Many people have contributed to developing and promoting the use of regular expressions since they were invented about half a century ago. Here's a short list of some of the most influential people behind the technology. I've written this up for two reasons:
- For people who've only gotten into the technology recently but are interested in some of the history and pioneers behind it.
- Since I fit the above description, I'm hoping readers will help fill me in on other people I've forgotten about or otherwise left out.
Aho is the "A" in AWK, and co-author of the Dragon Book – a classic reference covering such topics as building regular expression compilers. He created the initial version of egrep, which provided a big jump in expressiveness from the primitive beginnings of early Unix grep.
Friedl began using regular expressions with Unix in 1980. He has since written the definitive work on the subject: Mastering Regular Expressions, published by O'Reilly Media. Now in its third edition, it is widely considered a classic programming book (see e.g. this Slashdot review). The longevity of his experience with regexes helps to make him a shrewd opponent in regex debates… odds are he's already succinctly countered your quackery ten or more years ago on Usenet, and has the links to prove it. Friedl lives in Kyoto, Japan with his family of three.
Goyvaerts – a Belgian who's been living in Thailand for several years – is not as widely known as the others on this list, but his contributions towards helping thousands of people learn and use regular expressions are significant. Goyvaerts creates the best-in-class tools RegexBuddy and PowerGREP, which use his own JGsoft regex engine (notable for its support of most syntax from popular regex flavors including Perl, .NET, and Java). His website regular-expressions.info – based on the PowerGREP/RegexBuddy help files – is the best and most popular multi-flavor regex tutorial or reference online.
Hazel grew up in South Africa and has a PhD in applied mathematics. He's best known for writing Exim (a popular open source mail transfer agent) and the PCRE regex library. PCRE is one of the best regex libraries in the world and is used by many projects including Apache, PHP, and even Apple's Safari (although in Safari's case there are core differences that result, e.g., from incompatibilities between the PCRE and ECMAScript regex flavors). Hazel worked for the University of Cambridge's Computing Service for over 30 years until he retired at the end of September 2007.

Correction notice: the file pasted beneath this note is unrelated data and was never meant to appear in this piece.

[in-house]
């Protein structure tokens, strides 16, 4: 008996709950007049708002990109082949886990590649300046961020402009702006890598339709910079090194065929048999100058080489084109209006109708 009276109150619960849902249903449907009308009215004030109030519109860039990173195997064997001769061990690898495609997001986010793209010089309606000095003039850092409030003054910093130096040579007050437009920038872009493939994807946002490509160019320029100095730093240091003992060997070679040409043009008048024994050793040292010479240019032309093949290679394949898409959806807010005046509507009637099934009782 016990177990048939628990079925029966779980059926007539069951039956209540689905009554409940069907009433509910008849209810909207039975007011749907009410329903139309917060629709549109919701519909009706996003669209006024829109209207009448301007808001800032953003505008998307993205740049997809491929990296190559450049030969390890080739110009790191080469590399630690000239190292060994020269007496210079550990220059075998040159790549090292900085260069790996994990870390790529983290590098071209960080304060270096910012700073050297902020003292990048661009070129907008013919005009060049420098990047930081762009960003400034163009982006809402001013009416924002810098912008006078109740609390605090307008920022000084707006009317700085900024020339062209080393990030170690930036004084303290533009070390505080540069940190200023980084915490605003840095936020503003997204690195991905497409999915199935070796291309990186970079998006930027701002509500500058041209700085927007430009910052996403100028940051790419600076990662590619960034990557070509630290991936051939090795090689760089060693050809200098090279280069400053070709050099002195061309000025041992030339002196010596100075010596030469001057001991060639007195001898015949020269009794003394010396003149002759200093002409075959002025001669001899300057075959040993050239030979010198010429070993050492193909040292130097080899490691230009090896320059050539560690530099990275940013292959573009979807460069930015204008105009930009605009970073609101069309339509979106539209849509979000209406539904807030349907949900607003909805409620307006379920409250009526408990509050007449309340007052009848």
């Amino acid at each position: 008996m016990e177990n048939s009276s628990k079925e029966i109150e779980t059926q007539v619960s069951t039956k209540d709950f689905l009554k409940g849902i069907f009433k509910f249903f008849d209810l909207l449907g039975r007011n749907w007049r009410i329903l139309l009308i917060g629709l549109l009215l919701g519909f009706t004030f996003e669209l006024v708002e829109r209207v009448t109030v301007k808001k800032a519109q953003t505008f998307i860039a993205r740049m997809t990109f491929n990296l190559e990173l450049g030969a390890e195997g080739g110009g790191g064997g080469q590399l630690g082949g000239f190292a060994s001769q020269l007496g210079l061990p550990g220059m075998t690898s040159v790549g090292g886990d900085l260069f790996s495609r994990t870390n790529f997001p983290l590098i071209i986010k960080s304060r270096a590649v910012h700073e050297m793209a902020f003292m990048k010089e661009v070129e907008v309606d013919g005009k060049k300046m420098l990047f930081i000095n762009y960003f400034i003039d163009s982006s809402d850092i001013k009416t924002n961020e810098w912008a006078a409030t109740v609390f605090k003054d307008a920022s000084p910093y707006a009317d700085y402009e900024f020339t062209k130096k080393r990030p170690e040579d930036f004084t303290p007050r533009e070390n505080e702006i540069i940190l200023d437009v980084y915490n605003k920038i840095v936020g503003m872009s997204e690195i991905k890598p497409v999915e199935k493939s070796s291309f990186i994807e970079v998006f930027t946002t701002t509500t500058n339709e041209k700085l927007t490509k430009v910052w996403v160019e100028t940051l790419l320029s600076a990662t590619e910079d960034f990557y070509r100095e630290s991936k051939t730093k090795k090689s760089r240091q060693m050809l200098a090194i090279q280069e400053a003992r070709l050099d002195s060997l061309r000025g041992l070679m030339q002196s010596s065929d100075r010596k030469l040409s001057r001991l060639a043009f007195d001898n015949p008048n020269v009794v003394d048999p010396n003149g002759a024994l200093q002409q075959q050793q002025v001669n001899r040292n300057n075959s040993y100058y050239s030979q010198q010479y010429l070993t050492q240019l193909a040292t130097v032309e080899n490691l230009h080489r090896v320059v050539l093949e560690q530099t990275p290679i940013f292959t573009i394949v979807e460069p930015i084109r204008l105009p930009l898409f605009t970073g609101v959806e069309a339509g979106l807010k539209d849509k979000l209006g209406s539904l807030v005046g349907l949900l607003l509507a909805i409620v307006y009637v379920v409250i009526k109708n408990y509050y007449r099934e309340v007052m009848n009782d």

In the 1950s, distinguished American mathematician Stephen Kleene invented regular expressions, which is what he called his notation for expressing the algebra of regular sets. The regex
* metacharacter (called the Kleene star) is named after him. Kleene helped lay the foundations for theoretical computer science through his work on recursion theory, which resulted in him being awarded the National Medal of Science in 1990.
Spencer is a Canadian programmer and space enthusiast who created three widely used, adapted, and influential regular expression libraries. In 1986, he was the first to release a regex library which could be freely included in other programs. Perl 2's regex package was based on and enhanced from Spencer's library, but his technological tour de force was creating the regex package used by Tcl. This implementation, Jeffrey Friedl writes, "is a hybrid [NFA/DFA engine] with the best of both worlds". 
Thompson is a hacker demigod and the principal inventor of Unix. He received the Turing Award in 1983, the National Medal of Technology in 1998, and the IEEE's Tsutomu Kanai Award in 1999. Thompson introduced regular expressions to the computing world with his version of the QED text editor, and later ed and other tools. Thompson's original regular expression search implementation is still considered by some to be superior to modern, backtracking algorithms. Did I mention this dude flies MiG fighter jets for fun?
I'm still a newcomer to the field, so please let me know if you think there are others who should be on this list.